Annual awards recognize leadership, learning, and loyalty

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Wednesday, April 25, 2018

University of Iowa students, faculty, staff, and alumni received some of the institution’s highest honors on April 10 at the 101st Finkbine Dinner. Vice President for Student Life Melissa Shivers was emcee, and UI President J. Bruce Harreld presented the Hancher-Finkbine Medallions and Distinguished Student Leader certificates.

Hancher-Finkbine Medallions recognizing leadership, learning, and loyalty went to students Nicholas Borcherding, (Jane) Tien Thuy Nguyen, Lilián Sánchez, and Hannah Shirey; College of Nursing faculty member Anne McCarthy; staff member Regina Hatcher; and alumnus Leonard A. Hadley.

Akash Bhalerao, Sean Finn, Grant Jerkovich, and Thomas Pak received Distinguished Student Leader certificates. The Philip G. Hubbard Human Rights Award (which includes a $1,500 award) went to Winnie Uluocha.

JoElla Guagliardo and Logan Samuelson received the Robert F. Ray Faculty Representative Award, which honors outstanding student-athletes and provides $1,000 grants to recipients entering graduate or professional school at the UI.

James Nepola received the M.L. Huit Faculty Award, and Sarah Harkness received the James N. Murray Faculty Award.

In 1917, William Finkbine and Carl Kuhnle hosted the first awards dinner for UI men. In 1921, Finkbine’s daughter, Dorothy Finkbine Sauers, and her aunts introduced a similar dinner for women. The events were combined in 1972 and to this day are supported by an endowment established by W. Finkbine, as well as other alumni, friends, and the UI Center for Advancement.

Read on to learn more about this year’s honorees.

Akash Bhalerao
Distinguished Student Leader Award, Undergraduate

Akash Bhalerao is from Pune, Maharashtra, India. He is pursuing a degree in social entrepreneurship and environmental restoration and a Certificate in Entrepreneurial Management in the Tippie College of Business. Bhalerao is a student committed to not just learning skills to obtain a job, but skills that make him better suited to serve the world. As president of Net Impact, he focused on spreading awareness in the Tippie College of Business about the challenges of sustainability faced in business corporations. Bhalerao’s passion for sustainability and environmental restoration is his life’s work, exemplified by projects like phasing out plastic bags on campus and implementing strategies to increase Homecoming’s sustainability efforts; he works to better the lives of fellow students and increase the quality of the University of Iowa as a whole. In addition, Bhalerao served as the executive director for Homecoming 2017 and currently is a senator in University of Iowa Student Government (UISG), where he coordinated campus partners to develop the Clothing Closet at Iowa initiative. Bhalerao encourages senators with less experience to co-author legislation to spread the sense of ownership and pride in the process. A true leader works to bring out the absolute best in people, a value Bhalerao intentionally and relentlessly pursues in his leadership.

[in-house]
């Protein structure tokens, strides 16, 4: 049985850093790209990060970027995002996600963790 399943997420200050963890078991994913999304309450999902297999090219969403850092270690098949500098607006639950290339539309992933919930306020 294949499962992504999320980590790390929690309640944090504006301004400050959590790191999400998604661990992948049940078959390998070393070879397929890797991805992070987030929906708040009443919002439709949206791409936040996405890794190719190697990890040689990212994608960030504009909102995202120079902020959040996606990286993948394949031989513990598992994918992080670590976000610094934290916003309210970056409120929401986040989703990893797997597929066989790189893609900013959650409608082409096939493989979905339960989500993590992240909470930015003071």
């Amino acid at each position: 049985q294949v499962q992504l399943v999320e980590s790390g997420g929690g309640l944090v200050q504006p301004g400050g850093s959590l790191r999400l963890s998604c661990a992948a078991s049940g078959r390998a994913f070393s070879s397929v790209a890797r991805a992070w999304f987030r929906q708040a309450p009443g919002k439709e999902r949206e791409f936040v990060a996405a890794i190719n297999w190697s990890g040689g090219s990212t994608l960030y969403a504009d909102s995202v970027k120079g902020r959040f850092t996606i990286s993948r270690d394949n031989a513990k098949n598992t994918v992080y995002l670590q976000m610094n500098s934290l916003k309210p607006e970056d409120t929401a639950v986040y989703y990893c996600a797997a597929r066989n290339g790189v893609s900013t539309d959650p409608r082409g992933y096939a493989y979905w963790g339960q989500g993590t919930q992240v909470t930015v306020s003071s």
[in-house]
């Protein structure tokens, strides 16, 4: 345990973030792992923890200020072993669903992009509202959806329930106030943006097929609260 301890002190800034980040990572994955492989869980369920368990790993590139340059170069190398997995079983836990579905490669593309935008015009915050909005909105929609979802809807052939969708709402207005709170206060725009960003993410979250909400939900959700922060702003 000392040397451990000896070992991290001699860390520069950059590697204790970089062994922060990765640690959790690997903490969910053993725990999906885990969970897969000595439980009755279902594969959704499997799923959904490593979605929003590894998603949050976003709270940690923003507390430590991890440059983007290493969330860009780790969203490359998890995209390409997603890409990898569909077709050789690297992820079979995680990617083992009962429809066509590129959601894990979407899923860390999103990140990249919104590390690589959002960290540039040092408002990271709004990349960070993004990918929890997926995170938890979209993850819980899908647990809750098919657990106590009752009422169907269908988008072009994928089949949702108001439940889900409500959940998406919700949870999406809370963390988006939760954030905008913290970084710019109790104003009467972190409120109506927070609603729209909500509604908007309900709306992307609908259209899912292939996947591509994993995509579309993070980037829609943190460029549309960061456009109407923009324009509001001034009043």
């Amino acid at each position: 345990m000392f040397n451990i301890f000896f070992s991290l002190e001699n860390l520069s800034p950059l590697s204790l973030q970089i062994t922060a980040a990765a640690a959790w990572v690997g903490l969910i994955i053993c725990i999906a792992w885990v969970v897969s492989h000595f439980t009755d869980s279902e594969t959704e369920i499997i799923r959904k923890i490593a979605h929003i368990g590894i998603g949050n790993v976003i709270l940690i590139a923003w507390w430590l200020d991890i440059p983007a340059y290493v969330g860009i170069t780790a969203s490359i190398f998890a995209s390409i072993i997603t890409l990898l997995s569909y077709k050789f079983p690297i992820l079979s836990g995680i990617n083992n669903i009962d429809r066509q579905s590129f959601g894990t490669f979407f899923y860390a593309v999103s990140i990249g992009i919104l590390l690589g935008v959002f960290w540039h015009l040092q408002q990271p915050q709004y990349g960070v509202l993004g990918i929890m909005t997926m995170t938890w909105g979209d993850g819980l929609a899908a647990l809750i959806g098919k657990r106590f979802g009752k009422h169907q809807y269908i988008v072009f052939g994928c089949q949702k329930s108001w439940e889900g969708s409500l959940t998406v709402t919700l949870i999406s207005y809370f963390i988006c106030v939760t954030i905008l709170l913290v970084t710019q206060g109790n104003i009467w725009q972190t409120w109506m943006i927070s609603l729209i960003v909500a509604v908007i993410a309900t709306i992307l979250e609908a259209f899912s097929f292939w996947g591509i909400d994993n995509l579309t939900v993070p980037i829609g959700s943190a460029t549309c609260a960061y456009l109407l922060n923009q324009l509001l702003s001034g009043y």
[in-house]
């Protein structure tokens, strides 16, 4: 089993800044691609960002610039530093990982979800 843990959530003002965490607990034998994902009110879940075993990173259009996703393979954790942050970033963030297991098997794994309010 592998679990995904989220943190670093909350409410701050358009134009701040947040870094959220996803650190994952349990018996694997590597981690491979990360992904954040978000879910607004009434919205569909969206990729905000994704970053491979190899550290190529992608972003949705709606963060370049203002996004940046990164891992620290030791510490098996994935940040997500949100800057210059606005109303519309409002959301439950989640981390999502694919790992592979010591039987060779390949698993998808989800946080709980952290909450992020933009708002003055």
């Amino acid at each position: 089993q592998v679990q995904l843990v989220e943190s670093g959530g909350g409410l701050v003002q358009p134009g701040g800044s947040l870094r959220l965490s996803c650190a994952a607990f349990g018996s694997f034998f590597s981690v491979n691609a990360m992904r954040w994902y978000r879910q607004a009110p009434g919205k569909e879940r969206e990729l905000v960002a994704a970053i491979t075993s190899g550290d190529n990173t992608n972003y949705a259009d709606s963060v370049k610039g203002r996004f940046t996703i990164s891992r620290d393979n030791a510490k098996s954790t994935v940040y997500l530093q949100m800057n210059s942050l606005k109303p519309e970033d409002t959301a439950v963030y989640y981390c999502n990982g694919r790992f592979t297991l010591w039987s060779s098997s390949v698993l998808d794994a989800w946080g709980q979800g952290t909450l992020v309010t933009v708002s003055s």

Nicholas Borcherding
Hancher-Finkbine Graduate/Professional Student Medallion
Nicholas Borcherding, from Davenport, Iowa, is pursuing a joint Doctor of Medicine and Philosophy in the UI Roy J. and Lucille A. Carver College of Medicine. Borcherding has authored nine articles, four being first-author publications, along with a contribution to a textbook. He has received funding as a principal investigator of an Oberley Seed Grant from the Holden Comprehensive Cancer Center and a Research Seed Grant through the American Medical Association. In addition, Borcherding works to assist his peers as a small-group facilitator for Medicine and Society courses, a tutor for Mechanisms of Health and Disease, and through the development of a central repository named Carverpedia, for student- and faculty-authored learning aides. Balancing academics and research, Borcherding has substantially contributed to the University of Iowa community, serving on the Presidential Charter Committee for Recreational Service, the Grant Committee for the Graduate and Professional Student Government, and the Medical Education Council. He is a strong advocate for mental health reform in the medical school, leading and facilitating policy discussions with stakeholders. This work led to Borcherding being named part of the Liaison Committee for Medical Education Taskforce on Reaccreditation at the Carver College of Medicine.

Sean Finn
Distinguished Student Leader Award, Undergraduate